Press Release from Kritzerland:
Based on the 1950 novel by Henry Morton Robinson, The Cardinal was perfect fodder for filmmaker Otto Preminger, who loved controversial themes. The Cardinal was filled with them: interfaith marriage, sex before marriage, abortion, bigotry, and the rise of fascism. The large cast included Tom Tryon, Carol Lynley, Dorothy Gish (her final screen appearance), Maggie McNamara (who’d starred in Preminger’s The Moon is Blue), Bill Hayes, Romy Schneider, veteran character actor Cecil Kellaway, Ossie Davis, John Saxon, Burgess Meredith, Jill Haworth (from Preminger’s film of Exodus), Raf Vallone, Robert Morse, billed as Bobby and his Adora-Belles, and veteran director, John Huston.
Otto Preminger has always had a keen ear for music, and his choice of composers has always been interesting and spot on, not to mention eclectic, and included scores from David Raksin (Laura and several other Preminger films), Elmer Bernstein (The Man With the Golden Arm), Mischa Spoliansky (Saint Joan), Georges Auric (Bonjour Tristesse), Duke Ellington (Anatomy of a Murder), Ernest Gold (Exodus), Jerry Fielding (Advise and Consent), Jerry Goldsmith (In Harm’s Way), and, on The Cardinal, the great Jerome Moross.
Jerome Moross had already created one of the greatest western film scores ever written, The Big Country. He’d also written scores for Seven Wonders of the World, The Proud Rebel, The Jayhawkers, The Adventures of Huckleberry Finn, and Five Finger Exercise, among others. For The Cardinal, he came up with a stunningly gorgeous main theme, and the other scoring is just perfection, music on a vast canvas, filled with many majestic and emotional moments. The theme was so beautiful, in fact, that the great lyricist Carolyn Leigh (Broadway’s Wildcat and Little Me and the songs “Witchcraft” and “The Best Is Yet to Come,” all written with Cy Coleman) put words to music, titling the song “Stay with Me.” It was recorded by Frank Sinatra in 1963 and more recently by none other than Bob Dylan on his 2015 Shadows of the Night album.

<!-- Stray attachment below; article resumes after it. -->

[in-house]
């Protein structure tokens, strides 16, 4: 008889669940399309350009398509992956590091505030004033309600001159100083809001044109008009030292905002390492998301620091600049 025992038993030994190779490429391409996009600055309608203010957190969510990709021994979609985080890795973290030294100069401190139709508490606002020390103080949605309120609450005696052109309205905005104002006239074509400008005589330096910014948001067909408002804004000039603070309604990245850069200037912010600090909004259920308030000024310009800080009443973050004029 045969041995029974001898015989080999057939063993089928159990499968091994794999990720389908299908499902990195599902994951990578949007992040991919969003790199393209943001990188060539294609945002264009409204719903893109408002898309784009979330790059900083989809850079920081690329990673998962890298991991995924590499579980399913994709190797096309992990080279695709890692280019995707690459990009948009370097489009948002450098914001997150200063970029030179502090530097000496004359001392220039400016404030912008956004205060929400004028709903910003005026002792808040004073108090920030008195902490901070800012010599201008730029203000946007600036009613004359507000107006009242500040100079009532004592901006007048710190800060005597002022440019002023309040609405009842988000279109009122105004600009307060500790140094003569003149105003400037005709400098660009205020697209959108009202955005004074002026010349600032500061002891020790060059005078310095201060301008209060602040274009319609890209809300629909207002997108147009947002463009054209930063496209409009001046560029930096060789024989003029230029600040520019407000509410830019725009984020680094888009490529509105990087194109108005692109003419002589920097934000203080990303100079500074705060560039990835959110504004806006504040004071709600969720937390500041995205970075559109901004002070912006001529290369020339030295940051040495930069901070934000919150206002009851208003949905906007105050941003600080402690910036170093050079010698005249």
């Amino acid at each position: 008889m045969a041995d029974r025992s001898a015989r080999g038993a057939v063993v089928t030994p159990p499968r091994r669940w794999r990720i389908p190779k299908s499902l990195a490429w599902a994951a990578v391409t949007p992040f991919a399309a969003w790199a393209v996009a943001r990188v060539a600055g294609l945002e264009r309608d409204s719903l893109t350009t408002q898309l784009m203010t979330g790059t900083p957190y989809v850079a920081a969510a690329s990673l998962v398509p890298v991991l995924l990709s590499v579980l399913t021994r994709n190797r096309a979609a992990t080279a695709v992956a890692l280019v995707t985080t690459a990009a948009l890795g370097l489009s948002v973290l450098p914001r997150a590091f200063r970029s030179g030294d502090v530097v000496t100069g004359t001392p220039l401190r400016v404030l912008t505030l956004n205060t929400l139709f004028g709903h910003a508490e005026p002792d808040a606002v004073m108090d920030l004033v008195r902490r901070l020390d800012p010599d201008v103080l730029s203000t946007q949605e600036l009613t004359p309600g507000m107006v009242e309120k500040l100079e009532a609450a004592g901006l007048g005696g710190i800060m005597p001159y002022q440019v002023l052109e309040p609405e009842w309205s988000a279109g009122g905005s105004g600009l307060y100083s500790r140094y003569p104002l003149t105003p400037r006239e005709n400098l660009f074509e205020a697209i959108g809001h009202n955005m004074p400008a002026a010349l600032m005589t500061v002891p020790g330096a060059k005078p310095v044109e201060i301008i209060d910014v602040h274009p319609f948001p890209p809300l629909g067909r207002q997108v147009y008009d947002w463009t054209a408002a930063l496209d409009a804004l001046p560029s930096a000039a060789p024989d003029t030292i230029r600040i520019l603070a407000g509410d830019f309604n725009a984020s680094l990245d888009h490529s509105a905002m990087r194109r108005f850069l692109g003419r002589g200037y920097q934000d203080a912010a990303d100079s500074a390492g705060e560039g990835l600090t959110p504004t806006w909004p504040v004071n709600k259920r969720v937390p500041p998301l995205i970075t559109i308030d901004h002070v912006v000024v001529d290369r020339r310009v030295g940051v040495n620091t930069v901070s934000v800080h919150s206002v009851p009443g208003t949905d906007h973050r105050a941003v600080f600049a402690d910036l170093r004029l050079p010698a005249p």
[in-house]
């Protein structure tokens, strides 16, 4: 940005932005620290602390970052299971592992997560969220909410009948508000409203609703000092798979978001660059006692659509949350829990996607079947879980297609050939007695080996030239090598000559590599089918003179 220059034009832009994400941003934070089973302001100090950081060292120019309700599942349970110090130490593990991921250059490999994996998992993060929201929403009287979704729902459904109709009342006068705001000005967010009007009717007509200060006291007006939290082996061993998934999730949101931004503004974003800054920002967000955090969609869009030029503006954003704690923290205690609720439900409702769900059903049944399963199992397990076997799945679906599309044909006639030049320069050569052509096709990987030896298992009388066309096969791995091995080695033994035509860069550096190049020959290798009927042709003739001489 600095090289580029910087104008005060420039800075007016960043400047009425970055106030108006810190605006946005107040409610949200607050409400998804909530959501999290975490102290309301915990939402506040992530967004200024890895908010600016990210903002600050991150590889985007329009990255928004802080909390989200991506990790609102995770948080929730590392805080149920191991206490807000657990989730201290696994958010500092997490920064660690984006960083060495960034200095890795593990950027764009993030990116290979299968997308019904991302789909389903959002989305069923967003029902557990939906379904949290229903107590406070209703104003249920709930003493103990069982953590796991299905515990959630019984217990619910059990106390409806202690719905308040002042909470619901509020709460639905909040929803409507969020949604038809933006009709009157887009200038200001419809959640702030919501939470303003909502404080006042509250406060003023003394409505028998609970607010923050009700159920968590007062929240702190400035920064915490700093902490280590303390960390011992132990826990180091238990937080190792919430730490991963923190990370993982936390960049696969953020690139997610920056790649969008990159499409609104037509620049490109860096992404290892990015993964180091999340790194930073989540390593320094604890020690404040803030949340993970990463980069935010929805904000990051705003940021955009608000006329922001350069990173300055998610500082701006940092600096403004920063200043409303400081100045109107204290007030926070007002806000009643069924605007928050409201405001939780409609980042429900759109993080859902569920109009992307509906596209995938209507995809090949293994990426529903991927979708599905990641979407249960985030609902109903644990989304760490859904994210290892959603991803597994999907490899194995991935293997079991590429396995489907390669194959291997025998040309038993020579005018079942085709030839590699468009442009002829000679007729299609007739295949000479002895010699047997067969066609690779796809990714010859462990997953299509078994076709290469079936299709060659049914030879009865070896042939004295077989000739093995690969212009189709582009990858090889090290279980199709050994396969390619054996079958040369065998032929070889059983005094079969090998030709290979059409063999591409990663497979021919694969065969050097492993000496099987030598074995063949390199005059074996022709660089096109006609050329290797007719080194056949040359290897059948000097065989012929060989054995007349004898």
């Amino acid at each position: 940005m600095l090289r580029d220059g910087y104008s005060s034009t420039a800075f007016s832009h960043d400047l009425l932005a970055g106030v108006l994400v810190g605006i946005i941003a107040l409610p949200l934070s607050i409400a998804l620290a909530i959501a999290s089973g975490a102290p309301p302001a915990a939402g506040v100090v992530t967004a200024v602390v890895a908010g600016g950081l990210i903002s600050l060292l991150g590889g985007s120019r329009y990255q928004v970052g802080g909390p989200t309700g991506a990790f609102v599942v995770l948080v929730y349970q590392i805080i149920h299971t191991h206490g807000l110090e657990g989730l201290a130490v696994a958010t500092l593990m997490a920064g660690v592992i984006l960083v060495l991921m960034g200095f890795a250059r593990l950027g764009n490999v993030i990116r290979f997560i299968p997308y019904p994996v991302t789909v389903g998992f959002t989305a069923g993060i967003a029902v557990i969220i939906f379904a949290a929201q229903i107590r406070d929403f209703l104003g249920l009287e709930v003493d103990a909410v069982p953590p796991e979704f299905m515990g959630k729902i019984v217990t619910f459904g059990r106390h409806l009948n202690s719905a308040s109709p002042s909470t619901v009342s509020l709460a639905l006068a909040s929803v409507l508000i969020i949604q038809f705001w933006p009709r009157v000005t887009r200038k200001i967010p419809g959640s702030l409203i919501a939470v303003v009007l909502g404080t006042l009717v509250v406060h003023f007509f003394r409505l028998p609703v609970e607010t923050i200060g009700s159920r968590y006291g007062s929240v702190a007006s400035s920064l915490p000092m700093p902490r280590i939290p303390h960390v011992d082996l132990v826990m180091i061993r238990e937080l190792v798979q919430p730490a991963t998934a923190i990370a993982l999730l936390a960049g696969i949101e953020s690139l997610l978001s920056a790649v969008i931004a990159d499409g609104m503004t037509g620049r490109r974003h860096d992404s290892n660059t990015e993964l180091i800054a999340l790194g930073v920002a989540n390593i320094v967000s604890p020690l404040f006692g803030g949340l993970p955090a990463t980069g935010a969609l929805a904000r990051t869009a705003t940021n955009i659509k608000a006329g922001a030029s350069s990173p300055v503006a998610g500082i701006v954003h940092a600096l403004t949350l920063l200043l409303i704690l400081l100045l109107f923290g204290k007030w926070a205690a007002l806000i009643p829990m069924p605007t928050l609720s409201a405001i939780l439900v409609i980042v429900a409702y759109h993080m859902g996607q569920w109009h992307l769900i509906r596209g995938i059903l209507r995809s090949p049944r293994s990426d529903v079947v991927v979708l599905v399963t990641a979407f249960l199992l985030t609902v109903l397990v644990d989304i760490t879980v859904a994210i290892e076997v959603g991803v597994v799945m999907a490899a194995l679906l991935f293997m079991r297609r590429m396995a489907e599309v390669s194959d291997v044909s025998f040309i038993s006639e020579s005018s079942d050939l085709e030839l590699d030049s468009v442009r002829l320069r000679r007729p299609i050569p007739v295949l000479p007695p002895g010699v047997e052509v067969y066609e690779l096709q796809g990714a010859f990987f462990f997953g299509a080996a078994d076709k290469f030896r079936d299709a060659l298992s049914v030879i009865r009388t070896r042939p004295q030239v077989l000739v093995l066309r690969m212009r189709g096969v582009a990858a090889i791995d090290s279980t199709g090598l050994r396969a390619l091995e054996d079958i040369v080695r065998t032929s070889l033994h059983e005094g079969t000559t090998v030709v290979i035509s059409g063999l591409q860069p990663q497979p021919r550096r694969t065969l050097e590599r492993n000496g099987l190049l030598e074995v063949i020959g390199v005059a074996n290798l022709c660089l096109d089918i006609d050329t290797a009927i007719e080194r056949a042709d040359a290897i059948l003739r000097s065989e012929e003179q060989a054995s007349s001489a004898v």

For this release, the original two-track album masters were used, as well as the three-track masters for several tracks, including a bonus track not included on the original LP, a more pop-sounding version of the title theme. The tapes were in great condition and Moross’s amazing score sparkles and gleams as never before, rendering any previous releases superfluous.